Are western democracy and the Melanesian Way the same thing?
The human canines of Chimbu stalk working class men & women

The double standard


An entry in the 2015 Rivers Award
for Writing on Peace & Harmony

I was told that I am a Papua New Guinean
I must live like a Papua New Guinean and die like a Papua New Guinean
I was told to maintain unity in diversity
but promote my identity through tribalism, regionalism, and nationalism.
The Papua New Guinean way.

Taught in school to think like a white man;
out of school demanded to behave like a Papua New Guinean.
I was taught to change my world but, when I came home,
my world changed me.
I’m an educated Papua New Guinean.

In Church I was told to live like a child of God
yet criticised and condemned for not living like a Papua New Guinean.
I was told to love my enemies
but my people taught me to hate my enemies.
The Papua New Guinean gospel.

At work I was hired to perform like a master
but I performed like a kanaka to please my wantoks.
I was told to apply my work ethic
but instead I applied my cultural ethic.
The Papua New Guinean way.

When I needed foreign aid, foreigners came to help me.
Yet I demanded that they understand me before they could help.
When they offered to help,
I wanted them to compensate me before they could serve me.
The Papua New Guinean way.

I became a leader to lead my people.
Instead I was led by my people.
I had my policies and leadership codes
 but my people told me,
“Lead our way.” The Papua New Guinean way.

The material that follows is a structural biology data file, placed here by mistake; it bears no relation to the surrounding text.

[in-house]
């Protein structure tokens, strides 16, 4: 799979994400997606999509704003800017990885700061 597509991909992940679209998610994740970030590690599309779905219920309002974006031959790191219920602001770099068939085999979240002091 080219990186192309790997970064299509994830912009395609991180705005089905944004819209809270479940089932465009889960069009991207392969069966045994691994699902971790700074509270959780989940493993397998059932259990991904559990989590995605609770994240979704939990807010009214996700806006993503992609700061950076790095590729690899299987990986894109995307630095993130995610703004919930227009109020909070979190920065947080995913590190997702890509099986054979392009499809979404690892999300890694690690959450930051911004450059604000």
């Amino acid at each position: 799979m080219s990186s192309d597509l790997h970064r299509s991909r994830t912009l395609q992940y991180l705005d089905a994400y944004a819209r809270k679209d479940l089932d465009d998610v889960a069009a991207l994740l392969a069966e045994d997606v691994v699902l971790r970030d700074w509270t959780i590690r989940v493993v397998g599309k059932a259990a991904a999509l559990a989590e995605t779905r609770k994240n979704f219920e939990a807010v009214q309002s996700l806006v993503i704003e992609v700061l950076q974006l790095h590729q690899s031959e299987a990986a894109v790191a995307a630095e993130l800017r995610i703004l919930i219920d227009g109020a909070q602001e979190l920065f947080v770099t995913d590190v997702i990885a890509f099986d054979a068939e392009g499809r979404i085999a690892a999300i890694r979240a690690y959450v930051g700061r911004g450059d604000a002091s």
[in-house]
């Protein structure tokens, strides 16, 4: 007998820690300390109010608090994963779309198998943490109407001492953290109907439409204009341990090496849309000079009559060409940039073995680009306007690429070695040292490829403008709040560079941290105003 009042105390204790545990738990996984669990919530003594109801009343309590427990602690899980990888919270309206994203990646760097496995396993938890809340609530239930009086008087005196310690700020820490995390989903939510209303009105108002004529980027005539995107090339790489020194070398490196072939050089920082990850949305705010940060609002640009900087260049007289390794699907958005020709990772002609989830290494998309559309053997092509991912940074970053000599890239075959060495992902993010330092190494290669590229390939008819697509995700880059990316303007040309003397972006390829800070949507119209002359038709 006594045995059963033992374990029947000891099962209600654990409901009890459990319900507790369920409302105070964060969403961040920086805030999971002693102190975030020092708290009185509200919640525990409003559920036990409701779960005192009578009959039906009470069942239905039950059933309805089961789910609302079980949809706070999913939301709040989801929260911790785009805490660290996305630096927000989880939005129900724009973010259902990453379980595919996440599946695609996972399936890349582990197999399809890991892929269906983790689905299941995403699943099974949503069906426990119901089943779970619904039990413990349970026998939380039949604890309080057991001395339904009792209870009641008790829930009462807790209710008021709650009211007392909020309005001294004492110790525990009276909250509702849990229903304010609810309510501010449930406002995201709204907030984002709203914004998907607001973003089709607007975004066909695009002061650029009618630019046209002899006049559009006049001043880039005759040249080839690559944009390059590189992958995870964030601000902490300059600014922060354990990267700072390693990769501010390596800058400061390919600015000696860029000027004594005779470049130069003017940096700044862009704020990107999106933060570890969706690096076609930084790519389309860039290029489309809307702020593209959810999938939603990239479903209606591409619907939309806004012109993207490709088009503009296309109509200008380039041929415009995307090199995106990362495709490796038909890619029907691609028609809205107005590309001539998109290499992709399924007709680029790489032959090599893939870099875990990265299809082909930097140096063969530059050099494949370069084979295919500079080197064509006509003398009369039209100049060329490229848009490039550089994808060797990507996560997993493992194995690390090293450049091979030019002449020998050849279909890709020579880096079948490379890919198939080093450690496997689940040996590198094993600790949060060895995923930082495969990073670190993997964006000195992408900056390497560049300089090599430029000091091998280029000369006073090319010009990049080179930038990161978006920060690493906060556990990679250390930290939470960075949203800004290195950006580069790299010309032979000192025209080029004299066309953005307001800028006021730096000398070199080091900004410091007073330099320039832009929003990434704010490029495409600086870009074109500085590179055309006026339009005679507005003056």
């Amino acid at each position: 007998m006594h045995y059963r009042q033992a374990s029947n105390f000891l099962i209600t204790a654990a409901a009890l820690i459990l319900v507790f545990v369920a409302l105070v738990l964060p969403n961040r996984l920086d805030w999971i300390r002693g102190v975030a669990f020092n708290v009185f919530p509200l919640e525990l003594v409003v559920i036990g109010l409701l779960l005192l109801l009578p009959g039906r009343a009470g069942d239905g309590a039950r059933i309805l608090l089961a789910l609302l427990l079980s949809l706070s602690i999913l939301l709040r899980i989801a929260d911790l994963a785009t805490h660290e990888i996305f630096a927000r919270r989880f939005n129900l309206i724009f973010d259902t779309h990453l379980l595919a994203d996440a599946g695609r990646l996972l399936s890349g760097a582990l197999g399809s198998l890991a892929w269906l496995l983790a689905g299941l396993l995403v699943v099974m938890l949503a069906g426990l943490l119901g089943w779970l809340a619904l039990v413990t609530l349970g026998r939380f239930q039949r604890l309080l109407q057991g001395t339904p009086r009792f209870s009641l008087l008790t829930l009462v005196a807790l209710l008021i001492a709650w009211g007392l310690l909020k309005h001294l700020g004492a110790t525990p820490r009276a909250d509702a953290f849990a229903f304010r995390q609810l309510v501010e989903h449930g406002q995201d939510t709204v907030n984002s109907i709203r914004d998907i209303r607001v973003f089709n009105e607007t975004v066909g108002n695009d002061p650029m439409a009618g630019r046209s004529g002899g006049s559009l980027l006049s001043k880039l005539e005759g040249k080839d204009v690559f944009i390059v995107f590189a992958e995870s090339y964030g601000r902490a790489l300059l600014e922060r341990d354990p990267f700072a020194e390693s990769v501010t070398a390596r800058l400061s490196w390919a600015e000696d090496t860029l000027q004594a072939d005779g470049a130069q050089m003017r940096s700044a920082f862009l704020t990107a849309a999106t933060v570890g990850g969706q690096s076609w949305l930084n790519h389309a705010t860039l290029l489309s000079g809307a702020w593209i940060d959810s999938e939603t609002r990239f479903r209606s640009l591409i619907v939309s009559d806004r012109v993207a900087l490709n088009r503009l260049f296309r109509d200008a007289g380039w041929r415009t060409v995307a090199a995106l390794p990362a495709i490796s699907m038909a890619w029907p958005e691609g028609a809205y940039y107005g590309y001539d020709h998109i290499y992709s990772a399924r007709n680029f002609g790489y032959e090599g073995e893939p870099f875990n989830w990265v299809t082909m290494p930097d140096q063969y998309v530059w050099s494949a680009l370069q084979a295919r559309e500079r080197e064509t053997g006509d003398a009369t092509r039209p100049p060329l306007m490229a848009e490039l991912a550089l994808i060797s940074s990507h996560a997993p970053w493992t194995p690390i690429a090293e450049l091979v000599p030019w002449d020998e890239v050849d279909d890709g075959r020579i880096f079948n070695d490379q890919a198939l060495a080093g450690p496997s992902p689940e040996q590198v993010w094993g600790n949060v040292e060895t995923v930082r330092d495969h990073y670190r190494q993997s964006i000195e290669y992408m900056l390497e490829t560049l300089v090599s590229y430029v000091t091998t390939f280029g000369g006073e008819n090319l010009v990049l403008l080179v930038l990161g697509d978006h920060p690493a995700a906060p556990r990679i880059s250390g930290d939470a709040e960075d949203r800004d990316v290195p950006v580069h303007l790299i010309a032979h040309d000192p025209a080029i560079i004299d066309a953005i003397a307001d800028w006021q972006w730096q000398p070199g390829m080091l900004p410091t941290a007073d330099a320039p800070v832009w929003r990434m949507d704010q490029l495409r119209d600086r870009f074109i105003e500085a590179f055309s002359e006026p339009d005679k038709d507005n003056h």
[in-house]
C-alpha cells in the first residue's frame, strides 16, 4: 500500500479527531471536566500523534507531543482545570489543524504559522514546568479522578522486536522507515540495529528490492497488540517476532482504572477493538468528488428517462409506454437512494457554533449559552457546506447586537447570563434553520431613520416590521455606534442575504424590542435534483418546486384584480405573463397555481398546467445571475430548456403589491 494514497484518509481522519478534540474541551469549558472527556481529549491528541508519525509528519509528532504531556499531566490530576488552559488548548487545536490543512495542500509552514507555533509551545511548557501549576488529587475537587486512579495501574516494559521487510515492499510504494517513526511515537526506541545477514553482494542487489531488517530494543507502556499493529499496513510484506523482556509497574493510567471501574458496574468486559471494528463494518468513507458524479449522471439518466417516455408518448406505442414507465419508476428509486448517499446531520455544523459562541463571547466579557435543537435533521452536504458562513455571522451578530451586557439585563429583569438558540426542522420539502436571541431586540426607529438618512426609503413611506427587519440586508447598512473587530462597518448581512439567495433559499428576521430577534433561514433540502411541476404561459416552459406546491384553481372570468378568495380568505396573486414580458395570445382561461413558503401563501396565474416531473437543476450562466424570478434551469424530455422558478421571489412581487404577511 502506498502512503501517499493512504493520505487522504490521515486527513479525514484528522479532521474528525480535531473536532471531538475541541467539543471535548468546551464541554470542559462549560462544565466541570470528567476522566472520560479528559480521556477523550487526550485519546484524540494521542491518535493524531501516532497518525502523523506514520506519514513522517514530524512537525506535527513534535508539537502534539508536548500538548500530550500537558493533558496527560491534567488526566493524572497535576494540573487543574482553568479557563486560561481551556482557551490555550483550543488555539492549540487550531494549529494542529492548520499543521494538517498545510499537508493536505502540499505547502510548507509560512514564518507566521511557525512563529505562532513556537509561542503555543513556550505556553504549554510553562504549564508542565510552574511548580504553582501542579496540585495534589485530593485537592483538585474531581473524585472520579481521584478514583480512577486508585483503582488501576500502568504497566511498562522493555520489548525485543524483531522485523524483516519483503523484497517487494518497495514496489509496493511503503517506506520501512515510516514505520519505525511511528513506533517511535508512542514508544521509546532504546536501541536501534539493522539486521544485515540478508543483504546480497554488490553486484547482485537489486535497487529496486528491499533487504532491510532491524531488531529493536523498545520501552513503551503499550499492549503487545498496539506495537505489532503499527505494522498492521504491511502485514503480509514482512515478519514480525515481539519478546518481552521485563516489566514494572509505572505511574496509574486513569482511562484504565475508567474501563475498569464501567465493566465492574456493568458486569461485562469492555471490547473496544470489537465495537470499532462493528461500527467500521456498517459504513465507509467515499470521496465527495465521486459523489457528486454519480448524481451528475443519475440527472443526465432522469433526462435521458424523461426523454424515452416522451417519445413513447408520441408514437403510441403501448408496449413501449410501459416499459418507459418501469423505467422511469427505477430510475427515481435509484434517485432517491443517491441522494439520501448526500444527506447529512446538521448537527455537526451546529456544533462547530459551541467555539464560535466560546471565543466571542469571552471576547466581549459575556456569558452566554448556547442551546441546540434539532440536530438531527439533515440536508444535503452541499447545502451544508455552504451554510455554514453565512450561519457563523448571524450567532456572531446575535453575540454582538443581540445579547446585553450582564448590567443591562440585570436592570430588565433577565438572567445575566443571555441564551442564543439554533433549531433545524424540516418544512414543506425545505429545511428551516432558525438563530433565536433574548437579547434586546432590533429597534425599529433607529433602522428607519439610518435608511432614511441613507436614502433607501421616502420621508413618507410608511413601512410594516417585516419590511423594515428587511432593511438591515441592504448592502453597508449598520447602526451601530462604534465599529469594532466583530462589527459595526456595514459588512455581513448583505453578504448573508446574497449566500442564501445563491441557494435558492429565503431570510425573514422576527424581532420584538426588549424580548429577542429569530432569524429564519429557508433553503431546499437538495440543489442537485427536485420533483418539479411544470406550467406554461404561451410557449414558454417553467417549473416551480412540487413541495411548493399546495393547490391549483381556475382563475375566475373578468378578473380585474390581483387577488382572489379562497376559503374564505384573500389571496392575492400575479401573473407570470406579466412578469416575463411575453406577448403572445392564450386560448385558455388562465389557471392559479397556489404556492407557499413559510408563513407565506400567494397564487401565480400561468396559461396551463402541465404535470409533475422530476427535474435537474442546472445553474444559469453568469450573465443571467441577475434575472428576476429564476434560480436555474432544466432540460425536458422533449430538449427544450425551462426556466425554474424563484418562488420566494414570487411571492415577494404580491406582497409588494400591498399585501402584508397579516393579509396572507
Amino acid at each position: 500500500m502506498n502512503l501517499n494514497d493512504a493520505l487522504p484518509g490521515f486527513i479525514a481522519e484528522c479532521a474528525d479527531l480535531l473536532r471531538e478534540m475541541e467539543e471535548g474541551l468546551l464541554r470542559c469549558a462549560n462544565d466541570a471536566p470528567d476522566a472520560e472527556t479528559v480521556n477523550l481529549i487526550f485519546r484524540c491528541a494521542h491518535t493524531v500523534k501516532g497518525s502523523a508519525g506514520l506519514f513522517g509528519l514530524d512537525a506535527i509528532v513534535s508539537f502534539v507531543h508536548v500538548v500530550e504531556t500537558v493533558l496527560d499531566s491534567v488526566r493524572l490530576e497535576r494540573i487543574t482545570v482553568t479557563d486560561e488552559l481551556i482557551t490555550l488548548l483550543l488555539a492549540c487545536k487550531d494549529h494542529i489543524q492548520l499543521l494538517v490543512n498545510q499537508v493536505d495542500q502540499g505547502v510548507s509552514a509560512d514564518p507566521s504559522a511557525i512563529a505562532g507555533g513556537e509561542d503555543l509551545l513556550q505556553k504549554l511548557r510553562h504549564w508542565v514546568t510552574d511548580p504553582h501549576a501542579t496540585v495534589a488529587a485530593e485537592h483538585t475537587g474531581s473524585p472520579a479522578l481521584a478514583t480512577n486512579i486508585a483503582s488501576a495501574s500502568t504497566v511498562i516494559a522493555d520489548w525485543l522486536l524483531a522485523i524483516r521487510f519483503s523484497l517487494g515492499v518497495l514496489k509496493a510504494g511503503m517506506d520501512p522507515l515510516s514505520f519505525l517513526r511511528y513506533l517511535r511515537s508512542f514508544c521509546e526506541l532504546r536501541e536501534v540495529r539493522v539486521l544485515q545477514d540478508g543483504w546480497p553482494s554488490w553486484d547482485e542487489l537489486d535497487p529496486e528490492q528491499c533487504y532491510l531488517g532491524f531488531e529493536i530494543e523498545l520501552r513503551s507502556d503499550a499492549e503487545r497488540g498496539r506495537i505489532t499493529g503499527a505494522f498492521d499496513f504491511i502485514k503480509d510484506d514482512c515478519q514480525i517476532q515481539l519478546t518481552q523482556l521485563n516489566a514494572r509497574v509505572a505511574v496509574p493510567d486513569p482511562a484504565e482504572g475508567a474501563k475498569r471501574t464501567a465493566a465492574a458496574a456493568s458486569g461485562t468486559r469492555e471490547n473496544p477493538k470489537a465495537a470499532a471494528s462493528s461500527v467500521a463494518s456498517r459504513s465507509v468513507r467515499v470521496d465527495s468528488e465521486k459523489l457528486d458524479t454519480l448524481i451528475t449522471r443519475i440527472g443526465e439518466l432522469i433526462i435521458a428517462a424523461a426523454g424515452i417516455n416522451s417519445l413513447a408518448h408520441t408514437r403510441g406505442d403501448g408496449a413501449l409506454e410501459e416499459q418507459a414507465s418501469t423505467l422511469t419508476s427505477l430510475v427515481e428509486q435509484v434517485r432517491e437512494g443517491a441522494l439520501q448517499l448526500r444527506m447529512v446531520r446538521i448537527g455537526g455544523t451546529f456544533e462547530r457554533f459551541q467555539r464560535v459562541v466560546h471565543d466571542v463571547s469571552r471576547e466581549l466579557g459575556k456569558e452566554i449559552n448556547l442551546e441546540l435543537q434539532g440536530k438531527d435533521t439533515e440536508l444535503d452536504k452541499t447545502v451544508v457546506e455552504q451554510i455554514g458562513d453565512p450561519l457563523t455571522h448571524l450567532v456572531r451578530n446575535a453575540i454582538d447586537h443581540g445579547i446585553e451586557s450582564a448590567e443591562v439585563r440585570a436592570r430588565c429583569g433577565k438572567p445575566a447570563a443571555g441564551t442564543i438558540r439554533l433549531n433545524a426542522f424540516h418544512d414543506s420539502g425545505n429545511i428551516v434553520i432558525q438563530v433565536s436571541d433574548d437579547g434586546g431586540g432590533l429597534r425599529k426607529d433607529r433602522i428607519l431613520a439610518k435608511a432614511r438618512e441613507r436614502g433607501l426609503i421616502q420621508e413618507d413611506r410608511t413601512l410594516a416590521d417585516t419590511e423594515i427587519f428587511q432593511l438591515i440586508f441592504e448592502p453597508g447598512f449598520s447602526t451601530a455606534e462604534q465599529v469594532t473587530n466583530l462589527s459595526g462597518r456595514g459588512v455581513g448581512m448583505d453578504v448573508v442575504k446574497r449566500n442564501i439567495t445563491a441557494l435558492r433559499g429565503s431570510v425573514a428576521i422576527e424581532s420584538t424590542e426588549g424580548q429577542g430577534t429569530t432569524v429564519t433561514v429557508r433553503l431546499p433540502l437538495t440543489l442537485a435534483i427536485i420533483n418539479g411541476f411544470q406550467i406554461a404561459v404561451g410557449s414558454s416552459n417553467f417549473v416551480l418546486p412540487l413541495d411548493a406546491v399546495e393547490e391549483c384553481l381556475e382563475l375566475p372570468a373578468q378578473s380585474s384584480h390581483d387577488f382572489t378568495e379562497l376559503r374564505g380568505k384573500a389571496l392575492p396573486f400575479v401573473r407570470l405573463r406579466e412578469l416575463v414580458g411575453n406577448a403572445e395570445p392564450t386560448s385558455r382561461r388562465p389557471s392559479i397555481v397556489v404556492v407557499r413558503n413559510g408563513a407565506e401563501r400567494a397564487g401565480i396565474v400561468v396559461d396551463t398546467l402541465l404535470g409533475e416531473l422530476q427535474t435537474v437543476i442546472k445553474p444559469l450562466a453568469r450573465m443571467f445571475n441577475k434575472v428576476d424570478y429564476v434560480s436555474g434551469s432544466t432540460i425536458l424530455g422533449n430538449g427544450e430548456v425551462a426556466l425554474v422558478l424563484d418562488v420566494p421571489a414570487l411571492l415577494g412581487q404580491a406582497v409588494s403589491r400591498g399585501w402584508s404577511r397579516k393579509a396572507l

The eye glasses I grew up wearing
had a double vision that got me confused.
I ended up talking one thing and living another.
Mi drinkim save blo waitman tasol
spak olsem kanaka blo ples!*

All I need is to change my glasses so I can see with one vision.
Yesterday’s thoughts, today’s life.
Today’s thoughts, tomorrow’s life.

*I drink like a white man / and get drunk like a kanaka


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Philip G Kaupa

August, you've got the talent and this piece is a sensitive PNG stuff. I agree with Wardley. Keep it coming brother!

August Berita

Thanks everyone for the comments. I'm not a writer but am trying to learn to become one. Both positive and negative comments are very helpful to me. I appreciate you guys. Would also be much grateful for anyone to offer writing tips to coach me to become a better PNG writer.

Phil Fitzpatrick

I think you're right Michael. I missed that 'save' in the first part of the metaphor.

With all the weird versions of Tok Pisin around I tend to go straight to the English translation.

Maybe the second part should be 'get drunk like a simple villager'.

Either way it's a compelling metaphor.

Wardley Barry

If I'm correct, i think this poem insinuates something's wrong with the PNG culture. I wonder which glass one should wear to rate one culture better than another. Is it the one given to us by the West or that which is handed down by our fathers from Melanesia? PNG is caught in the pandamonium of rapid cultural shift and the challenges we face are so real.

Congratulations Berita for capturing that struggle in such precise and profound manner. We need more writings of this sort.


Michael Dom

Nicely crafted prose August.

I think the translation of the modified Tok Pisin metaphor;

"Mi drinkim save blo waitman tasol / spak olsem kanaka blo ples!"

is more correctly;

"I drink the knowledge of white men but / I get drunk like the village idiot".

Phil Fitzpatrick

It sure is a confusing world August.

I'm not especially enamoured of the world I'm forced to live in but what can you do?

Just get on with it I guess.

Some nice lines in there. I especially like "I drink like a white man/I get drunk like a kanaka' and 'I was told to love my enemies/But my people taught me to hate my enemies'.

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